Background: This study examines associations among social isolation, loneliness, and cognitive health risks in older Korean Americans, focusing on the mediating role of loneliness in the relationship between social isolation and objective and subjective measures of cognitive impairment. Methods: Data are from 2061 participants in the Study of Older Korean Americans, a multi-state survey of Korean immigrants age 60 and older (Mage = 73.2, SD = 7.93). Social isolation was indexed with the Lubben Social Network Scale− 6; loneliness, with the short-form UCLA Loneliness Scale. Objective and subjective measures of cognitive impairment included the Mini-Mental State Examination and a single-item self-rating of cognitive health. Results: In the logistic regression model for objective cognitive impairment, social isolation was significantly associated, but loneliness was not. In the model for subjective cognitive impairment, both social isolation and loneliness were significant factors. However, the effect of social isolation became non-significant when loneliness was considered, suggesting a potential mediating role of loneliness. The subsequent mediation analysis confirmed that the indirect effect of social isolation on subjective cognitive impairment through loneliness was significant (B =.20, SE =.03, 95% CI =.12,.28). Conclusion: Our analyses provide evidence for the proposed mediating effect of loneliness in the relationship between social isolation and subjective cognitive impairment. Intervention efforts should focus on reducing feelings of loneliness experienced by older immigrants, possibly by engaging them in socially meaningful and cognitively stimulating activities.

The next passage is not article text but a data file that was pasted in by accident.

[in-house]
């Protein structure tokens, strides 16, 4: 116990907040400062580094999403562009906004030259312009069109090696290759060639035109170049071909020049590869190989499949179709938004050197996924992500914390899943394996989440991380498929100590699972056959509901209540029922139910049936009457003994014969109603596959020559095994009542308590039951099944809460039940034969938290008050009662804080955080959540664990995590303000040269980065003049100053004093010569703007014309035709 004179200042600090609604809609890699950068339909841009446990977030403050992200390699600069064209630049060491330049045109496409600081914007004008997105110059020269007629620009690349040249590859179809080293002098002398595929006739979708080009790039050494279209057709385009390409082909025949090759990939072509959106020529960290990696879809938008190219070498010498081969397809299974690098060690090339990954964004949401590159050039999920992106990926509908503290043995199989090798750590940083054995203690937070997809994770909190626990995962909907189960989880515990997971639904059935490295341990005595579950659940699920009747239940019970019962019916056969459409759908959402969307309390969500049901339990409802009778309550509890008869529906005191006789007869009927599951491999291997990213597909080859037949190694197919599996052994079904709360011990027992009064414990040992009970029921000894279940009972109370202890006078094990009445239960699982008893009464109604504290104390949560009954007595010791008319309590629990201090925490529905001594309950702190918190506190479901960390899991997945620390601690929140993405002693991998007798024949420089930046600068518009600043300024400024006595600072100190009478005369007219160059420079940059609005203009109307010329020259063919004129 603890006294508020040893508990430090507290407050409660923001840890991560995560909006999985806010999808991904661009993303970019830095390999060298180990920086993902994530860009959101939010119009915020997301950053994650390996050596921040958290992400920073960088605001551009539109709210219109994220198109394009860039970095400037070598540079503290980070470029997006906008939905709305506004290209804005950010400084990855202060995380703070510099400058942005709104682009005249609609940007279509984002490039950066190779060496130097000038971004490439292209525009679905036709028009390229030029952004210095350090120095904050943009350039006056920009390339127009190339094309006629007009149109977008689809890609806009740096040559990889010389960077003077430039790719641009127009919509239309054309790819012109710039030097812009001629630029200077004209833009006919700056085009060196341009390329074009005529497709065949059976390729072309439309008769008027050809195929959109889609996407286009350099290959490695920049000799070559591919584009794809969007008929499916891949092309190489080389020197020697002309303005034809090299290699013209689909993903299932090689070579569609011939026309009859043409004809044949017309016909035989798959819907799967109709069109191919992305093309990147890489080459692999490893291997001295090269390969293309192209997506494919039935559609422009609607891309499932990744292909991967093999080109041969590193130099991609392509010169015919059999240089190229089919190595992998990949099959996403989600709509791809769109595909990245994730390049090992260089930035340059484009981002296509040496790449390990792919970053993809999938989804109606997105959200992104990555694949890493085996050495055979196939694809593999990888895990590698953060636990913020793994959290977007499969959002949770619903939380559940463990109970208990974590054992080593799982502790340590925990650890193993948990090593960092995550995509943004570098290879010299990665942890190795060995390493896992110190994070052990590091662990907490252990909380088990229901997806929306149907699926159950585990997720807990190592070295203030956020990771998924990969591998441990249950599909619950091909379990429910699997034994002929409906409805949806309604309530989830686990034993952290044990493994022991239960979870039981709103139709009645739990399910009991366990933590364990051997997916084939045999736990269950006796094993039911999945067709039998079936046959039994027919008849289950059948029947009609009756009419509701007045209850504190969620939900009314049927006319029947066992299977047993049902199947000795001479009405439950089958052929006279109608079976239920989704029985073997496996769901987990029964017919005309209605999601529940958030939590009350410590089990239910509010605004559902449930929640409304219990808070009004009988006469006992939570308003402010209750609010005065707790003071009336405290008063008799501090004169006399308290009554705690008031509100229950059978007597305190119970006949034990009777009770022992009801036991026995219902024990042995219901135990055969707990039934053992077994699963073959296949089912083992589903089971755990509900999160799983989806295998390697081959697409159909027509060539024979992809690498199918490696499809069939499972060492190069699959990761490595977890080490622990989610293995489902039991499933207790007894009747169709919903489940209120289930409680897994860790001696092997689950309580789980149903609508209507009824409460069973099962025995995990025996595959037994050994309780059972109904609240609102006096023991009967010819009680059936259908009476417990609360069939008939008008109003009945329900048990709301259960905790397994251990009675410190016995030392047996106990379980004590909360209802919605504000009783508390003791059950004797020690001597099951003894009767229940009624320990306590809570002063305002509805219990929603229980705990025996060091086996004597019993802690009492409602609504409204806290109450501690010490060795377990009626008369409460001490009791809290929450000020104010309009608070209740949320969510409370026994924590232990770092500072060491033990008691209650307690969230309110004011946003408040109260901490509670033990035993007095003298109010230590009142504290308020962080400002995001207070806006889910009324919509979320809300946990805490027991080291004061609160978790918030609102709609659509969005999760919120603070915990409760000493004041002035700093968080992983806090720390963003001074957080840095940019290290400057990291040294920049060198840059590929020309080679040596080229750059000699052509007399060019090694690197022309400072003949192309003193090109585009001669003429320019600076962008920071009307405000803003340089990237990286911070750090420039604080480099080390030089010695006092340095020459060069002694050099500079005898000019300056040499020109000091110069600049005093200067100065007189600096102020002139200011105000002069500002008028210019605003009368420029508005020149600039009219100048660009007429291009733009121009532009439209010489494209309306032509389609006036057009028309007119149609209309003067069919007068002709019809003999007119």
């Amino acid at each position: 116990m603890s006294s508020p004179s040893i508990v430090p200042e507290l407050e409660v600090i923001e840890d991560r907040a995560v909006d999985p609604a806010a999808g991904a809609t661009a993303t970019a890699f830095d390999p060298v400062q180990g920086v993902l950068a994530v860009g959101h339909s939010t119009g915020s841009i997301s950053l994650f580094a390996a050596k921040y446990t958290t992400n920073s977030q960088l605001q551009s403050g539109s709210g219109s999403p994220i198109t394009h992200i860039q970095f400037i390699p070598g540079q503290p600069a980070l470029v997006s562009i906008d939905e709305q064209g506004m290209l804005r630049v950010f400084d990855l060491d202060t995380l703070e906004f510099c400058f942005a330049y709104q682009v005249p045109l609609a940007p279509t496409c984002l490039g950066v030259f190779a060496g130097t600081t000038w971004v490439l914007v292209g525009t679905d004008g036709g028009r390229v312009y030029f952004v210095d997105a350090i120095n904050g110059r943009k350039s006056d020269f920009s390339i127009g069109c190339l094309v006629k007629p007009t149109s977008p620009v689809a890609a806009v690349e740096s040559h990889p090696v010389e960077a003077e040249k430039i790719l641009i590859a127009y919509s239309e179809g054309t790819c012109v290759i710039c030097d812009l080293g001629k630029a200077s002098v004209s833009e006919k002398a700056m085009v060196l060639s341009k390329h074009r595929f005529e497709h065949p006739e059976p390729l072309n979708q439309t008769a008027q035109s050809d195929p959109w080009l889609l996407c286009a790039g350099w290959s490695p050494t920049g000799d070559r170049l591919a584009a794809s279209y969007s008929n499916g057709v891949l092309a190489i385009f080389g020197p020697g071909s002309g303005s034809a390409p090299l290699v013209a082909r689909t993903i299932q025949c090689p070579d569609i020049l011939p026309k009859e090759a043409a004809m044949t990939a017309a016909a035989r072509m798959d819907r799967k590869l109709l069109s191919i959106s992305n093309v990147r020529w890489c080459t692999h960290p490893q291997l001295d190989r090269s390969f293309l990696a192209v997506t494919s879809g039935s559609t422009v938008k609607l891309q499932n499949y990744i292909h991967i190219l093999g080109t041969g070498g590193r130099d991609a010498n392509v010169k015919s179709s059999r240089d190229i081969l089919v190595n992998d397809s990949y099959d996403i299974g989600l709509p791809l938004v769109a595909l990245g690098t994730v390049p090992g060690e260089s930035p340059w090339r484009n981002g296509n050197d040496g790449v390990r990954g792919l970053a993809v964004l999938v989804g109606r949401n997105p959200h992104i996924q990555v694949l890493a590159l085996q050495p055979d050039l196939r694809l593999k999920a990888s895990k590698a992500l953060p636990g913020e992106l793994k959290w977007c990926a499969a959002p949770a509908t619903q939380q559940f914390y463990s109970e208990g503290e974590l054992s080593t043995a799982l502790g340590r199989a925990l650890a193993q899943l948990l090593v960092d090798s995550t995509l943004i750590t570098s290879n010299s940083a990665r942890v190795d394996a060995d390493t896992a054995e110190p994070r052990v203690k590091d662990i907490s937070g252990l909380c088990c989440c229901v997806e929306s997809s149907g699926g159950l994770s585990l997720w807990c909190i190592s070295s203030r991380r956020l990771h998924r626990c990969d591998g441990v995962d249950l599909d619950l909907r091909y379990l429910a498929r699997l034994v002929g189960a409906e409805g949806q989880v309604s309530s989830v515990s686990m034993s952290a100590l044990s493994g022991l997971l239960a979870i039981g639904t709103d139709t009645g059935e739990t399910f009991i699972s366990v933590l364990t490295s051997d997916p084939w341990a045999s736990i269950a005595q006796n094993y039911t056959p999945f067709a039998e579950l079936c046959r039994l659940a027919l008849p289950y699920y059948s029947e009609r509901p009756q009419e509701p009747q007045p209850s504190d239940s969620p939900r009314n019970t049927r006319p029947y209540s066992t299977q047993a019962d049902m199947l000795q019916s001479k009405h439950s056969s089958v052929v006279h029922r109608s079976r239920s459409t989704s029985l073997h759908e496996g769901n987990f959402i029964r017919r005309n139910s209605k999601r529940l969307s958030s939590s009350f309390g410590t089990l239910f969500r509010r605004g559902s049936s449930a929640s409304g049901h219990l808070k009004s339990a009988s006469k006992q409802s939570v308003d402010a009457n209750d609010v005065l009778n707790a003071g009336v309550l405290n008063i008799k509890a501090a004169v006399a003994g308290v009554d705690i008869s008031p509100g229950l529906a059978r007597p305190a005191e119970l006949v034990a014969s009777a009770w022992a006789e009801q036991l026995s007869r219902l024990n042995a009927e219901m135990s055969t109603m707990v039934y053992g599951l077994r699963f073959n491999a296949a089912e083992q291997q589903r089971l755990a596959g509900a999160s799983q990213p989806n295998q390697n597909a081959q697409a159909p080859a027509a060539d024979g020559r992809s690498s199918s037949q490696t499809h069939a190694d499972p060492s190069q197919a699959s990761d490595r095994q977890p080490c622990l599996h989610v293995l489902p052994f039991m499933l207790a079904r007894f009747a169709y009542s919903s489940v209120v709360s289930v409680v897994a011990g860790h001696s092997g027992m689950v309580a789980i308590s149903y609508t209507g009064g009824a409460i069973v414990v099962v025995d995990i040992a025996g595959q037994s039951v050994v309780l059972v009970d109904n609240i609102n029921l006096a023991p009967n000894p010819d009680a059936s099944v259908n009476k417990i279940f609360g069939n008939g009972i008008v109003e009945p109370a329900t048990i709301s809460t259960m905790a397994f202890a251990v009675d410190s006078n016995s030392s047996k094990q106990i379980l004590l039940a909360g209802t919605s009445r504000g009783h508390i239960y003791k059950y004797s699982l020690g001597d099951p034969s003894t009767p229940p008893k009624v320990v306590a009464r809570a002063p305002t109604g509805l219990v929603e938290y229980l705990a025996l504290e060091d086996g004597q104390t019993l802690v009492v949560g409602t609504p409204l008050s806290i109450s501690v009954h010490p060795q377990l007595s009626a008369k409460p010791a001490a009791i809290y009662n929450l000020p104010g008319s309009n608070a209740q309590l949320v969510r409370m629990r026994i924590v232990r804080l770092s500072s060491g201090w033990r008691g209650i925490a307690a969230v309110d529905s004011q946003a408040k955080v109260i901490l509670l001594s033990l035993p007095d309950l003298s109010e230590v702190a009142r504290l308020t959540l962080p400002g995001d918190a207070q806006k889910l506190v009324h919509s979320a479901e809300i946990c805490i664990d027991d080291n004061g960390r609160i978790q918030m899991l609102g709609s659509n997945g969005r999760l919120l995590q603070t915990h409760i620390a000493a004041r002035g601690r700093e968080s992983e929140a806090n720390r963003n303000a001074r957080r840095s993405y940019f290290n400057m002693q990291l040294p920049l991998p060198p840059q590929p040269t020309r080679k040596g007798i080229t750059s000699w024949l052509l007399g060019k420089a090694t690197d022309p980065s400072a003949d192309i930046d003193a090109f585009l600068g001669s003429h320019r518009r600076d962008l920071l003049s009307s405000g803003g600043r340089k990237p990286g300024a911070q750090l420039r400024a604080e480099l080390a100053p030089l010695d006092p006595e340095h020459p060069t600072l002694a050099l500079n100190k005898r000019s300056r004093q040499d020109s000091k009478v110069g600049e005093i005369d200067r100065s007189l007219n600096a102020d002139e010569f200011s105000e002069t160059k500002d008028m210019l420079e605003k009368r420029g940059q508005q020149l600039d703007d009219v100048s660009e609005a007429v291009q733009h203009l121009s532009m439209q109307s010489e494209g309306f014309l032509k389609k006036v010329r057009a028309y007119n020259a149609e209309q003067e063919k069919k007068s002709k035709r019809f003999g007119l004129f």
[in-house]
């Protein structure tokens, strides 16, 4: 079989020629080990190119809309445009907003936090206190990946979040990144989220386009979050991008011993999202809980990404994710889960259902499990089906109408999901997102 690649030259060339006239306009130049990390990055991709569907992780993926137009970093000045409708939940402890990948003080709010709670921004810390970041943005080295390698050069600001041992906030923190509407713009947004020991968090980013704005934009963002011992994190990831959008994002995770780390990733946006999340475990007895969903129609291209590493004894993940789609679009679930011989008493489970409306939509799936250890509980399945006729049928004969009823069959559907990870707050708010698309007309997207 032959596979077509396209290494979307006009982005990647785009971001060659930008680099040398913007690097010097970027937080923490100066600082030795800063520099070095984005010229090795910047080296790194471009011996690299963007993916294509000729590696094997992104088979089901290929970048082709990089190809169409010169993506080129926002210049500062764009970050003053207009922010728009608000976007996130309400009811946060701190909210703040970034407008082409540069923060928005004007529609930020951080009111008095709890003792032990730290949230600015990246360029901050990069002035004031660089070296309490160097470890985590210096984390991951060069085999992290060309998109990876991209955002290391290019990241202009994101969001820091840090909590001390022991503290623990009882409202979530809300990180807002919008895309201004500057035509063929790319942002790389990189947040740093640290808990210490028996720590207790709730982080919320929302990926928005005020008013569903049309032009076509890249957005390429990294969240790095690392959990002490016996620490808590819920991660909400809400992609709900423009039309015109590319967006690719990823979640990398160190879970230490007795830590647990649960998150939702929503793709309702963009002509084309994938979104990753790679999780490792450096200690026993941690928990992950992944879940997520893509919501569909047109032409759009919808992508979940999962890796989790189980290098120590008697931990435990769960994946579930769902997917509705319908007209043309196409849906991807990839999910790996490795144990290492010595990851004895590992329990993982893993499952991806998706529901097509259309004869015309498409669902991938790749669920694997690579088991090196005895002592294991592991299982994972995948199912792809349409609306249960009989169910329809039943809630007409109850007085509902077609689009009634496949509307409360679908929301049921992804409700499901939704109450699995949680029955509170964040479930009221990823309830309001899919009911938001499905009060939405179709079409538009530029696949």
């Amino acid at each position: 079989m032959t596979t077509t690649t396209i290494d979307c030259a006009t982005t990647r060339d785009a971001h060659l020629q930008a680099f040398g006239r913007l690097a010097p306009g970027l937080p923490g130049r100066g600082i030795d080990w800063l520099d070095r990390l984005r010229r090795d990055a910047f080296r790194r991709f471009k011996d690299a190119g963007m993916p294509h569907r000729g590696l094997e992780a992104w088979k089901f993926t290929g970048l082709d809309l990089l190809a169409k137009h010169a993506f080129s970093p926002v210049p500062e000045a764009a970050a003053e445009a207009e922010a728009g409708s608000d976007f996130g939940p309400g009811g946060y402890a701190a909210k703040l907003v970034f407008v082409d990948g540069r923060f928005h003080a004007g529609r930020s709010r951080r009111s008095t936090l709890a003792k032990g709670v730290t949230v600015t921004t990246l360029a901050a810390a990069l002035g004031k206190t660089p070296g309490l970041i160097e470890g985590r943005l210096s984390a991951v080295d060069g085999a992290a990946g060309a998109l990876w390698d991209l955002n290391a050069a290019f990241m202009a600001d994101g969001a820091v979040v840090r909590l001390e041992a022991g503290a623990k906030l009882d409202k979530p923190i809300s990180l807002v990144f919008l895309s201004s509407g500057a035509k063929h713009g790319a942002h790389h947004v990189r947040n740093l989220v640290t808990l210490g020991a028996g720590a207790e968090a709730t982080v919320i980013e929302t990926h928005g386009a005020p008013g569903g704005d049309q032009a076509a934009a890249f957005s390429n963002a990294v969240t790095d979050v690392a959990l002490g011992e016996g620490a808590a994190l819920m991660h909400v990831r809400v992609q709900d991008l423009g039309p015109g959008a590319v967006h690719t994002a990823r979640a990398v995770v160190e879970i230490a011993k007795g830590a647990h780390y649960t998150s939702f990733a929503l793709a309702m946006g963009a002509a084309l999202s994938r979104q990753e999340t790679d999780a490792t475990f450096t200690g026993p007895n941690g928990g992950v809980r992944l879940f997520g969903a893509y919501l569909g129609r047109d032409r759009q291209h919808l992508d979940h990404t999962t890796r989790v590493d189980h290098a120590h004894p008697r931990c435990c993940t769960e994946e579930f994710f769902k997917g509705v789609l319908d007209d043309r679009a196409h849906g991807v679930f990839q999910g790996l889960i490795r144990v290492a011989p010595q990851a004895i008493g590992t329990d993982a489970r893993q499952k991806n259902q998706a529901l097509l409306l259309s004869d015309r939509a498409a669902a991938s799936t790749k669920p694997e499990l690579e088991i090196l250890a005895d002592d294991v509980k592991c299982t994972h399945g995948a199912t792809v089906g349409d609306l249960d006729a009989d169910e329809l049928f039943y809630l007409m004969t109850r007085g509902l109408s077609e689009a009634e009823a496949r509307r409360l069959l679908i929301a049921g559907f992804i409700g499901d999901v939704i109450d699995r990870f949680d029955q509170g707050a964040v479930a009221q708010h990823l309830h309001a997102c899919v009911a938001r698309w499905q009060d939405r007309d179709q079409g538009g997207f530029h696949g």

Bibliographical noteFunding Information:
This work is supported by the National Institute on Aging (R01AG047106, PI: Yuri Jang, Ph.D.).
© 2021, The Author(s).
- Cognitive impairment
- Older Korean Americans
- Social isolation